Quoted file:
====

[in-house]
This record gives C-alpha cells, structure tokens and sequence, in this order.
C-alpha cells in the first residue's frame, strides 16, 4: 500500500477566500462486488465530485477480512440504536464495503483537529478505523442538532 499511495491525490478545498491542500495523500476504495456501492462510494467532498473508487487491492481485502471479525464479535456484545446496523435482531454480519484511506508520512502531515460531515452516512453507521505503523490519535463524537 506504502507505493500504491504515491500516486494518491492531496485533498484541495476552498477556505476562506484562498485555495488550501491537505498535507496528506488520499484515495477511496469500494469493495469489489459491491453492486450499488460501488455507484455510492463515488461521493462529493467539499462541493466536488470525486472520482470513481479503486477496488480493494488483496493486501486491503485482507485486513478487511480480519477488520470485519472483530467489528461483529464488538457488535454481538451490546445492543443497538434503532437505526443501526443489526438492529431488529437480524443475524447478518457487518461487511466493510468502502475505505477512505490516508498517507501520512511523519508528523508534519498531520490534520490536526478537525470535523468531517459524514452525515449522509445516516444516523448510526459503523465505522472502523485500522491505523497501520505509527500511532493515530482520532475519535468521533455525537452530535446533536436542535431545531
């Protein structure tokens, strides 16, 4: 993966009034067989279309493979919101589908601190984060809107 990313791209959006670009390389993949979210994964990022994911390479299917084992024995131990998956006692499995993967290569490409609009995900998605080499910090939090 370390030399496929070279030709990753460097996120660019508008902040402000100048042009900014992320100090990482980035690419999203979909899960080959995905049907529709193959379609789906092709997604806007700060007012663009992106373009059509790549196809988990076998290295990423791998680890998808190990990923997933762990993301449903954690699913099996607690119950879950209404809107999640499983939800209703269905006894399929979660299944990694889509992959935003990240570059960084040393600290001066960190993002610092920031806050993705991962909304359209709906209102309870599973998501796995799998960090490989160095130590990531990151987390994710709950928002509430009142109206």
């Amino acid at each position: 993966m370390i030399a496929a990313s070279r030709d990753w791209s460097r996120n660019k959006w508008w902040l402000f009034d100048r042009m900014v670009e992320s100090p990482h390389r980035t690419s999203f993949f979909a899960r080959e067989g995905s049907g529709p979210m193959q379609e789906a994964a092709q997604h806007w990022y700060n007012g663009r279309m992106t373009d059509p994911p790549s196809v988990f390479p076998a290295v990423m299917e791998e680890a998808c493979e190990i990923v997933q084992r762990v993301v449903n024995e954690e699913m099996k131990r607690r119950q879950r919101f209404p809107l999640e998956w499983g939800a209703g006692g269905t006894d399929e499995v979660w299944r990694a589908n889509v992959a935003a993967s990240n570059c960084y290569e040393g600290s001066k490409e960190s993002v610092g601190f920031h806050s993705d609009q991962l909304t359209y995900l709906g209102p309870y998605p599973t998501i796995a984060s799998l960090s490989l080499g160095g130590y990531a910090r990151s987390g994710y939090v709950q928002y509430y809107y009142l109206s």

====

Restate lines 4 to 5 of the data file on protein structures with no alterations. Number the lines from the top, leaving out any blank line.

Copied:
């Protein structure tokens, strides 16, 4: 993966009034067989279309493979919101589908601190984060809107 990313791209959006670009390389993949979210994964990022994911390479299917084992024995131990998956006692499995993967290569490409609009995900998605080499910090939090 370390030399496929070279030709990753460097996120660019508008902040402000100048042009900014992320100090990482980035690419999203979909899960080959995905049907529709193959379609789906092709997604806007700060007012663009992106373009059509790549196809988990076998290295990423791998680890998808190990990923997933762990993301449903954690699913099996607690119950879950209404809107999640499983939800209703269905006894399929979660299944990694889509992959935003990240570059960084040393600290001066960190993002610092920031806050993705991962909304359209709906209102309870599973998501796995799998960090490989160095130590990531990151987390994710709950928002509430009142109206």
């Amino acid at each position: 993966m370390i030399a496929a990313s070279r030709d990753w791209s460097r996120n660019k959006w508008w902040l402000f009034d100048r042009m900014v670009e992320s100090p990482h390389r980035t690419s999203f993949f979909a899960r080959e067989g995905s049907g529709p979210m193959q379609e789906a994964a092709q997604h806007w990022y700060n007012g663009r279309m992106t373009d059509p994911p790549s196809v988990f390479p076998a290295v990423m299917e791998e680890a998808c493979e190990i990923v997933q084992r762990v993301v449903n024995e954690e699913m099996k131990r607690r119950q879950r919101f209404p809107l999640e998956w499983g939800a209703g006692g269905t006894d399929e499995v979660w299944r990694a589908n889509v992959a935003a993967s990240n570059c960084y290569e040393g600290s001066k490409e960190s993002v610092g601190f920031h806050s993705d609009q991962l909304t359209y995900l709906g209102p309870y998605p599973t998501i796995a984060s799998l960090s490989l080499g160095g130590y990531a910090r990151s987390g994710y939090v709950q928002y509430y809107y009142l109206s």